Large macroadenomas may be hard to remove with this surgery. That's particularly true if a macroadenoma has spread to nearby nerves, blood vessels or other parts of the brain.

Transcranial surgery

This surgery also is called a craniotomy. It's used less often than endoscopic transnasal transsphenoidal surgery for pituitary tumors. This surgery makes it easier to reach and remove large macroadenomas or pituitary tumors that have spread to nearby nerves or brain tissue. It also makes it easier for the surgeon to see the extent of the tumor, as well as the parts of the brain around it. During transcranial surgery, the surgeon removes the tumor through the upper part of the skull through a cut in the scalp.

Endoscopic transnasal transsphenoidal surgery and transcranial surgery are generally safe procedures. Complications are uncommon. But as with any surgery, there are risks. Complications after pituitary tumor surgery can include:

  • Bleeding.
  • Infection.
  • Reaction to the medicine that puts you in a sleep-like state during surgery This sleep-like state is called anesthesia.
  • Temporary headache and nasal congestion.
  • Brain injury.
  • Double vision or loss of vision.
  • Damage to the pituitary gland.

Diabetes insipidus

Surgery to remove a pituitary tumor might damage the pituitary gland. That can limit its ability to make hormones, leading to other medical problems including diabetes insipidus. This condition happens when the pituitary gland cannot make enough of the hormone vasopressin. That hormone is made in the back of the gland, an area called the posterior pituitary. Diabetes insipidus causes the body's fluids to go out of balance, which then causes the body to make large amounts of urine. That can cause extreme thirst and raise the risk of dehydration. Diabetes insipidus after surgery to remove a pituitary tumor usually is short term. It typically goes away without treatment within a few days. If diabetes insipidus lasts longer than that, treatment with a manufactured form of vasopressin may be used. The condition often goes away after several weeks or months.

If your health care provider suggests surgery to treat a pituitary tumor, ask about which surgery is right for you. Talk about the possible complications, risks and side effects. Ask what you can expect during recovery.

Radiation therapy

Radiation therapy uses high-energy sources of radiation to treat pituitary tumors. Radiation therapy can be used after surgery. Or it can be used alone if surgery isn't an option.

Radiation therapy can be helpful if a pituitary tumor:

  • Isn't completely removed with surgery.
  • Comes back after surgery.
  • Causes symptoms that medications don't relieve.

The goal of radiation therapy for pituitary adenomas is to control adenoma growth or to stop the adenoma from making hormones.

Methods of radiation therapy that can be used to treat pituitary tumors include:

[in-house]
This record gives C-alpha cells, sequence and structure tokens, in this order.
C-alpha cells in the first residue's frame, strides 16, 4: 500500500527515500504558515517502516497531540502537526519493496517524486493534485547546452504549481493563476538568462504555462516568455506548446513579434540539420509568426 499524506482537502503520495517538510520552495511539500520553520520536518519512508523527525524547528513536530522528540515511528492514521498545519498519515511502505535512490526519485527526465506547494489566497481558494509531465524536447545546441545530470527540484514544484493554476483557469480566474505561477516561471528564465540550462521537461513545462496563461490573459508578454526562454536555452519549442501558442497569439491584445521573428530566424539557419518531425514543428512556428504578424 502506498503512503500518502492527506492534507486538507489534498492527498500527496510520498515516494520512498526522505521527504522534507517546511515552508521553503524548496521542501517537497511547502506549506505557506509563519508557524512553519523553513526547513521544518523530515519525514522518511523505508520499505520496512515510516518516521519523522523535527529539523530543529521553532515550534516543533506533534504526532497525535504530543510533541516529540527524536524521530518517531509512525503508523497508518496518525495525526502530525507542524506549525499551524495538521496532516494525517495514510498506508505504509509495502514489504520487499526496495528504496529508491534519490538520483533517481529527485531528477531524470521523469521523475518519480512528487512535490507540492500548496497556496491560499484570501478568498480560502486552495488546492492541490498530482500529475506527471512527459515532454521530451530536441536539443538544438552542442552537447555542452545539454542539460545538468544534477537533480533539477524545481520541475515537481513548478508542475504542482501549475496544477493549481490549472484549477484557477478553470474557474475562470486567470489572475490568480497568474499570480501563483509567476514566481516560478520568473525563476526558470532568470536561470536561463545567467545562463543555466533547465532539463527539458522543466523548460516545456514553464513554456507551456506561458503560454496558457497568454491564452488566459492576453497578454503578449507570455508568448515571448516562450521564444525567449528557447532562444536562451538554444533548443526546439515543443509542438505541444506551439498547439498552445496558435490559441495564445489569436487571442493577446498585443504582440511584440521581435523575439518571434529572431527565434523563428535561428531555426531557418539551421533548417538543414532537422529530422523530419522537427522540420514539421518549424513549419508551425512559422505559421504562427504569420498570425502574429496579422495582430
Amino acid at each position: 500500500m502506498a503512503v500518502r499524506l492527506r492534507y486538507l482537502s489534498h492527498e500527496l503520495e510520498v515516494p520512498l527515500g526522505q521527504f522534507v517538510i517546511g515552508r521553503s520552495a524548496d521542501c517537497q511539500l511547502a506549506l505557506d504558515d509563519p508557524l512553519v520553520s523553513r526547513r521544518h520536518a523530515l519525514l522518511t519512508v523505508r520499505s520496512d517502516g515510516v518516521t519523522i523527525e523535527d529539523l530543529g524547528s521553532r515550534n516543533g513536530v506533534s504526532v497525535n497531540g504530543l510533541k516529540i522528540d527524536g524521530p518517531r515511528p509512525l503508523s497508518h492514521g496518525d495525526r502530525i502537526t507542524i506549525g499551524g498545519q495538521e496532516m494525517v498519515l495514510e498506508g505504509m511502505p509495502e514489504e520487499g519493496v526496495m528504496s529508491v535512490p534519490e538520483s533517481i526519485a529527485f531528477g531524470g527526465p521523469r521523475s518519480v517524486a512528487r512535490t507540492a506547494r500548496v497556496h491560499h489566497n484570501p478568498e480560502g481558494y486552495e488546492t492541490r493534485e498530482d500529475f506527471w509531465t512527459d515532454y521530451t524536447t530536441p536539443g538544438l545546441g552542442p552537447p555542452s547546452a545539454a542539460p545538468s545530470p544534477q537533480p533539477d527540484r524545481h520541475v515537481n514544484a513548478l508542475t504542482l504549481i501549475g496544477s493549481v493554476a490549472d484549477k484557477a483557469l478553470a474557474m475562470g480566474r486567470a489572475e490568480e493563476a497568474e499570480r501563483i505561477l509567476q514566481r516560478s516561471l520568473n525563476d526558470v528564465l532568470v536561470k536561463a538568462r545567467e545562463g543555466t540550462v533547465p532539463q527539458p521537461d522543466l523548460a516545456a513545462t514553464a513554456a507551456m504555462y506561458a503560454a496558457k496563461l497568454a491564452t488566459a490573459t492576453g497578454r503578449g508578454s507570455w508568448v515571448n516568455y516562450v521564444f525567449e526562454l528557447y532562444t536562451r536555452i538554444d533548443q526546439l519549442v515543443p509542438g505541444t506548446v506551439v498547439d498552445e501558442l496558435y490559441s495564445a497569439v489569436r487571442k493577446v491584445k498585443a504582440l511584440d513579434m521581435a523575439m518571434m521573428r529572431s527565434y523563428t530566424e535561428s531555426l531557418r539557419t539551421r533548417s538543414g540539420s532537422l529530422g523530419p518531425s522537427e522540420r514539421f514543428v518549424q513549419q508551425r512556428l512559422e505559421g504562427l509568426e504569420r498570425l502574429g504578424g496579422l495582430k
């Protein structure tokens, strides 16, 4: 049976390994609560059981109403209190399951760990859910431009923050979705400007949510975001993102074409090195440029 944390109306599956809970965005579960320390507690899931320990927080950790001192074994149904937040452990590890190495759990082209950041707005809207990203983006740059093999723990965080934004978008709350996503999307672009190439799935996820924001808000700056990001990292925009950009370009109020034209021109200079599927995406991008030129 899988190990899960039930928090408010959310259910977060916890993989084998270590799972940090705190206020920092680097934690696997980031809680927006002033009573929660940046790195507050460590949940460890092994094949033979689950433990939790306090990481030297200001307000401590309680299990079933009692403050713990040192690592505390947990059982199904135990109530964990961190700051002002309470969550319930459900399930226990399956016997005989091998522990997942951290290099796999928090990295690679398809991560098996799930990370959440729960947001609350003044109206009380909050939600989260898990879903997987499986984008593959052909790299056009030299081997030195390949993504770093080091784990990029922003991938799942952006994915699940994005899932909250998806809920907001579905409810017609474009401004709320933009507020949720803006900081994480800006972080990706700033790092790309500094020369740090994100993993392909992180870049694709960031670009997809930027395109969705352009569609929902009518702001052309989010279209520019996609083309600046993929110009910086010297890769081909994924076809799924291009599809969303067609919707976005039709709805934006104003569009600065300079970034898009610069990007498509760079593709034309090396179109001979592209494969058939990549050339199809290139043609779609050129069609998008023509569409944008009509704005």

• Stereotactic radiosurgery. Often delivered as a single high dose, this type of radiation therapy precisely focuses radiation beams on the tumor. Although the word "surgery" is in its name, no cut into the skin is needed. It delivers radiation beams the size and shape of the tumor into the tumor with the aid of brain-imaging techniques. This requires attaching a head frame to the skull. The frame is removed right after treatment. Little radiation comes in contact with healthy tissue near the tumor. That lowers the risk of damage to the healthy tissue.
  • External beam radiation. This method also is called fractionated radiation therapy. It delivers radiation in small amounts over time. A series of treatments usually is done five times a week for 4 to 6 weeks.
  • Intensity modulated radiation therapy. This type of radiation therapy, also called IMRT, uses a computer that allows the beams to be shaped to surround the tumor from many angles. The strength of the beams can be limited. That lowers the risk of side effects on healthy tissue.
  • Proton beam therapy. Another radiation option, proton beam therapy uses positively charged ions, called protons, to target tumors. Proton beams stop after releasing their energy within the tumor. This means the beams can be controlled to target a pituitary adenoma with less risk of side effects in healthy tissue. This type of radiation therapy requires special equipment. It isn't widely available.

Potential side effects and complications of radiation therapy for pituitary adenomas can include:

  • Damage to the pituitary gland that limits its ability to make hormones.
  • Damage to healthy tissue near the pituitary gland.
  • Vision changes due to damage to the optic nerves.
  • Damage to other nerves close to the pituitary gland.
  • Slightly increased risk of developing a brain tumor.

A radiation oncologist evaluates your condition and talks with you about the benefits and risks of radiation therapy for your situation. It usually takes months to years to see the maximum benefit of radiation therapy for pituitary adenomas. Side effects and complications from radiation therapy usually don't show up right away either. It is important to have regular long-term follow-up care to detect any hormone problems that may happen due to radiation therapy.


Treatment with medications can be useful for the management of pituitary adenomas. They can help lower the amount of hormones the body makes due to a tumor. Some medications also can shrink certain types of pituitary tumors.

Pituitary tumors that make prolactin

The following medications are used to lower the amount of prolactin a pituitary adenoma makes. They also can often shrink the tumor.

  • Cabergoline.
  • Bromocriptine (Parlodel, Cycloset).

Possible side effects include:

  • Dizziness.
  • Mood disorders, including depression.
  • Headache.
  • Weakness.

Some people develop compulsive behaviors, such as problems with gambling, while taking these medications. Those behaviors also are called impulse control disorders.

Pituitary tumors that make adrenocorticotropic hormone